One day I decided to throw caution to the wind and listen to what everyone else had been saying about how to properly aim using an aperture. So practiced just putting the front sight on target and pressing the trigger. Well, the first few shots were high. Problem? The sights needed to be zeroed. Okay, easy to do. Made some adjustments and kept at it. The point is that once the sights are zeroed correctly the technique works if you let it. If the sights are set up right and you use good form it should be as simple as putting the front sight on target and bang! Ignore the rear sight althogether. No matter how unrealistic it may sound, it works for me consistently with my lever guns, my Enfield, and the AR-15 I used to own. And with both eyes open there is no obstruction.

Shrinkmd
May 18, 2006, 07:45 PM
I had fun with this trying out my AR after many range sessions with a Mojo'd mosin. Practice makes better. With the Mosin it comes naturally to my shoulder, and the sight picture just pops into place. Without a benchrest, my shots were going where I wanted them almost as fast as I could work the bolt (actually when I got a rhythm going and just did it unconsciously they were better than when I hesitated and "tried" to focus, concentrate, etc.) The more you think the worse you do.

Anyway, I need to practice with the A2 sights, because brother I had trouble even hitting the paper at first. After putting my face right up to the rear sight things started to improve.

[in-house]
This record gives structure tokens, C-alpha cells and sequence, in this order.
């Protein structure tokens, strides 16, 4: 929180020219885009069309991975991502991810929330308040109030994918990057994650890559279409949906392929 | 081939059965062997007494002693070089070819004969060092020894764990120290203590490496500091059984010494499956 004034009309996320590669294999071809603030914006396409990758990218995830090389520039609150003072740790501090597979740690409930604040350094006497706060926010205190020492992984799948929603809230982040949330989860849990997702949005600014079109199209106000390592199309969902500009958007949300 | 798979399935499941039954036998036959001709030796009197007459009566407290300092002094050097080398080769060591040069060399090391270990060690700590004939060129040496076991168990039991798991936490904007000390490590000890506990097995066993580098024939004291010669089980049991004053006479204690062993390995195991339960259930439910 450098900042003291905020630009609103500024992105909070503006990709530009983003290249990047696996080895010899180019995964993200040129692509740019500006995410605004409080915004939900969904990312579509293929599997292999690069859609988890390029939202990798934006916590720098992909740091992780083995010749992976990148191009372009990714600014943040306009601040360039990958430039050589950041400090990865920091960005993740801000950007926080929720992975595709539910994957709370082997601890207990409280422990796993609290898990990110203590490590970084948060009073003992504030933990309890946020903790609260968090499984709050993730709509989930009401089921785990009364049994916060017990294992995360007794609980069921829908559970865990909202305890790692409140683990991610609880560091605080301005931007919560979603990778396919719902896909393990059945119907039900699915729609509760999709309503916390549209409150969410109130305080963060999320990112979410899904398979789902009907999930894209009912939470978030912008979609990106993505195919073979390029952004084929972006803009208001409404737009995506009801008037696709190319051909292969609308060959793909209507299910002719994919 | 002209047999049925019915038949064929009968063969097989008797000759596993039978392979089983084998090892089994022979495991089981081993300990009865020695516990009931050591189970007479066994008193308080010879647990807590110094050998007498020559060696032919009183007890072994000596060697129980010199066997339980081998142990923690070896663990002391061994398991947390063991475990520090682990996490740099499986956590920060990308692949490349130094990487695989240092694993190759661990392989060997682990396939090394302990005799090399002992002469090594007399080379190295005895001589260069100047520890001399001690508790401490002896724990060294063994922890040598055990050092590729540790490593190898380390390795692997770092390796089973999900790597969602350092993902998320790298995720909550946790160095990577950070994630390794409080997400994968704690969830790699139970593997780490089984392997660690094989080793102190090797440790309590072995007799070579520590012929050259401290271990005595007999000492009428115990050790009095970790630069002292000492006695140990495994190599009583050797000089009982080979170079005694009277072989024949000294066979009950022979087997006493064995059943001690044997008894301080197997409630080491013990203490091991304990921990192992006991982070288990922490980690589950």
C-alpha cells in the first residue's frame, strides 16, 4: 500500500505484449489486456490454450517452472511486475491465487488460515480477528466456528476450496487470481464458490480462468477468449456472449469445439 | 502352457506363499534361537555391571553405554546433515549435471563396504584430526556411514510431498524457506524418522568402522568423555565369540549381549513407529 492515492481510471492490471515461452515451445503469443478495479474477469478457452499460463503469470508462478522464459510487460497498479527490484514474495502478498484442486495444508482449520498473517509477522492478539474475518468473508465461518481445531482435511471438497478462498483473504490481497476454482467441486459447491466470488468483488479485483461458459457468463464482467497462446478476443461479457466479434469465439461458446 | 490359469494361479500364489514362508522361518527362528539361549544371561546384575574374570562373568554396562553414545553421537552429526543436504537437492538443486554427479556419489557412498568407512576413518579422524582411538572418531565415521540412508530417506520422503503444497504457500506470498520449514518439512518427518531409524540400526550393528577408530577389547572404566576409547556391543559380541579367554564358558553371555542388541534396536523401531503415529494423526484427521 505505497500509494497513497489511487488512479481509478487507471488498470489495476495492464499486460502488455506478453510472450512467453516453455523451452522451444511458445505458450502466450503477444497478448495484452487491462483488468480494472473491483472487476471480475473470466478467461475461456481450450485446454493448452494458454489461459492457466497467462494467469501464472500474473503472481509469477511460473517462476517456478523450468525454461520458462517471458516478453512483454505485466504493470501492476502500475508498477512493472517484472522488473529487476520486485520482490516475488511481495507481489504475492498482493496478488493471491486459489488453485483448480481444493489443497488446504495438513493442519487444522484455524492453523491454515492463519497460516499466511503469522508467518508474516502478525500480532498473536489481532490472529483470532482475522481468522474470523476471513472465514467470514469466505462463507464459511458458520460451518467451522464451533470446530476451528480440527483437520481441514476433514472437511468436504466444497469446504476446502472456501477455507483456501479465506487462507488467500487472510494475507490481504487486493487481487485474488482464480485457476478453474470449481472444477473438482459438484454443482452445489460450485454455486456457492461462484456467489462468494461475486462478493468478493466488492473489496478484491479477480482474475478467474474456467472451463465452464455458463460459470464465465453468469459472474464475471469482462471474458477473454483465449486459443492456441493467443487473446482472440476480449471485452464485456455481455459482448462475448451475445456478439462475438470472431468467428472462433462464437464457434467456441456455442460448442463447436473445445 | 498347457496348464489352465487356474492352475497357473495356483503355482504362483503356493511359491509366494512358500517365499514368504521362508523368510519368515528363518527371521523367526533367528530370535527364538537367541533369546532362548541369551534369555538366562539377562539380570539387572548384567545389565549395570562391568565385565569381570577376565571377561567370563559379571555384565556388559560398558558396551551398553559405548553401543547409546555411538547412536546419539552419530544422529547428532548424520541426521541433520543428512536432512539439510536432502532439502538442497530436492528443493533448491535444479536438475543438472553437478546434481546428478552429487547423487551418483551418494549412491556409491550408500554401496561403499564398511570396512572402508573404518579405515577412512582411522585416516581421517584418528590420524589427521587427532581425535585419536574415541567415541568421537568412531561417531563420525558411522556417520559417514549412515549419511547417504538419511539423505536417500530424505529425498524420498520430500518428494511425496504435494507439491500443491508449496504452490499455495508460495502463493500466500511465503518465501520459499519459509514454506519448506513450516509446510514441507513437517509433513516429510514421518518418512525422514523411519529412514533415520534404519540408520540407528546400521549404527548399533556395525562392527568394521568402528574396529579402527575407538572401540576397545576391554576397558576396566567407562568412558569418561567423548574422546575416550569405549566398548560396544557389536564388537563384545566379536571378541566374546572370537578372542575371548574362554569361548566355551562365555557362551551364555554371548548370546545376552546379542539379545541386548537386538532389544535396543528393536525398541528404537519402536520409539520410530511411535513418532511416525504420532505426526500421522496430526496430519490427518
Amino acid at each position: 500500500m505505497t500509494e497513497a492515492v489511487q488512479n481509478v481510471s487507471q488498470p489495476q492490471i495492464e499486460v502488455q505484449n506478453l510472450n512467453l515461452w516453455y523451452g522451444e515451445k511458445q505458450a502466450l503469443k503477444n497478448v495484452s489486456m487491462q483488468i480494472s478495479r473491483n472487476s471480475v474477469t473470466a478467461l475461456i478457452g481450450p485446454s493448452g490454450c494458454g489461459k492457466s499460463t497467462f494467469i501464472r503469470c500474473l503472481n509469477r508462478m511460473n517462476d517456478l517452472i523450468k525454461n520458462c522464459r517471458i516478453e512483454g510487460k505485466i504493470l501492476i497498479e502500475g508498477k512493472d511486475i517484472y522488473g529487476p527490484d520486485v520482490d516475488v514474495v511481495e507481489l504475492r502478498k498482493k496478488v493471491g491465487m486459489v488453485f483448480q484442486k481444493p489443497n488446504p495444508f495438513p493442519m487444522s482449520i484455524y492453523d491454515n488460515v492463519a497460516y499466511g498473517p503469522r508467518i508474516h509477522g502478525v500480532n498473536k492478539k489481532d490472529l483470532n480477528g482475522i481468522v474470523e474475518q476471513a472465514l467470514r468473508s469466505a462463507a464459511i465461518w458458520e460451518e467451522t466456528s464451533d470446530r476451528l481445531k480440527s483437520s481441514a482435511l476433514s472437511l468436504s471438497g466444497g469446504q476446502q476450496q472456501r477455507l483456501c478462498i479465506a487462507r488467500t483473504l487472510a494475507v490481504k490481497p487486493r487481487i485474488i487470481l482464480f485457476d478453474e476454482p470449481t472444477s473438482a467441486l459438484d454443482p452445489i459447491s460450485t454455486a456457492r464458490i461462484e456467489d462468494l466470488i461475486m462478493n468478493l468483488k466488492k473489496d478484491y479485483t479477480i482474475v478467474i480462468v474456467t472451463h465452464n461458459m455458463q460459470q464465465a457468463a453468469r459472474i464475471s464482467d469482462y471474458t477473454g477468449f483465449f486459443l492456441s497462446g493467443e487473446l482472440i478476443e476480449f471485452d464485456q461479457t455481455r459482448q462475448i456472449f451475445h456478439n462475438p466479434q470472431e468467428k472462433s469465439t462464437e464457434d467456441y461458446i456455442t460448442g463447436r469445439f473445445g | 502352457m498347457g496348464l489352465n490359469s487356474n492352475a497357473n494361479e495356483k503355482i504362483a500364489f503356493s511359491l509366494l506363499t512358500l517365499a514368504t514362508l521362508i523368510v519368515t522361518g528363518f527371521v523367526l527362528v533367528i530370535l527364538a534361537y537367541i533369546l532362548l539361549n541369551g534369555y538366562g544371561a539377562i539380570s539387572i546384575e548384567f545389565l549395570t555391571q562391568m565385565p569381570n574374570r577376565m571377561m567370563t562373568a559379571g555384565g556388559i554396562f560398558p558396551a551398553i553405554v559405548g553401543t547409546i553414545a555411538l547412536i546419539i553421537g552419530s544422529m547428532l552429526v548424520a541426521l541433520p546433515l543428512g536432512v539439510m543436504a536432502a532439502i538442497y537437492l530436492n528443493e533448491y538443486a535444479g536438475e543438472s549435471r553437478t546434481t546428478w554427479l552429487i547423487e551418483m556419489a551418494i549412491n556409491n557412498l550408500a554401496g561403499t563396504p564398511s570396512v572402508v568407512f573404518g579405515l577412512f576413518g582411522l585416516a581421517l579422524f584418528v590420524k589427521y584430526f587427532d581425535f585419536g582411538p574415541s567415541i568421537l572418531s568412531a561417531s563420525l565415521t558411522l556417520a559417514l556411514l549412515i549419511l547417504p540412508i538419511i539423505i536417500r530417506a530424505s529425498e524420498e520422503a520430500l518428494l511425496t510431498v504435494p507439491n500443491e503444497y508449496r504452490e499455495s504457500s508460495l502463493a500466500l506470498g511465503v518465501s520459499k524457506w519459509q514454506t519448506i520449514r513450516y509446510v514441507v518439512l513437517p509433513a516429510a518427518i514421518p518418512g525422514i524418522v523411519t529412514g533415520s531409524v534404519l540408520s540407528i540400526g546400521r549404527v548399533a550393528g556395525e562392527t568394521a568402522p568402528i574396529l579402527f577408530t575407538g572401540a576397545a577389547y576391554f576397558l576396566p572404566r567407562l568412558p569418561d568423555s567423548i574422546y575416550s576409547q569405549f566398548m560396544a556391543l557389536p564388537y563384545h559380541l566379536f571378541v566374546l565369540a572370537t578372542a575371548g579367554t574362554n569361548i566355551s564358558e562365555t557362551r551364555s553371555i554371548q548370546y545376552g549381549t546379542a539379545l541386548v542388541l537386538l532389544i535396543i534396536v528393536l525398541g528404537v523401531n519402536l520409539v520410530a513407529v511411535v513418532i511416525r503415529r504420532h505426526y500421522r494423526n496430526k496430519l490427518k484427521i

It is funny how some shooting skills are transferrable to whatever equipment you are using, and yet the "one gun" theory also holds true. Your mind seems to remember and adjust to whatever you shoot most. As much as I love practicing with a .22, it isn't the same.

wanderinwalker
May 18, 2006, 10:00 PM
Shrinkmd,
Very true. Most people can learn to shoot many different firearms, but if there is one that you practice with the most, it becomes the most "natural" to shoot. (My team coach from Perry would argue that there is nothing natural about shooting a firearm, but I can't, ahem, repeat his words. ;) )

The trouble with apertures is indeed "sight picture refinement." Too often, when tired, a little dehydrated and burned from a day under the sun at a match, I lost easy points at 600 yards with my AR. It was due to trying too hard to line those sights up. If I just relax and shoot, everything goes as planned. Spend time focusing and making the picture "neat," well, all bets are off brother.

And shooting the aperture sights on an AR is completely different, IME, from shooting most other aperture sighted firearms. The rear wants to be where your eyeball is almost, no somewhere a few inches away. Kind of disconcerting to some.

nv665
May 19, 2006, 10:16 PM
IMO, There is nothing better than peep/apiture sights. You shoot with both eyes open. The rear apiture is a "ghost" and does not block your view. Your eye will center the front sight in the "ghost" ring. I shoot all rifles better with a peep/apiture sight. It gives an additional 5"-8" or more of sight radius depending on the gun.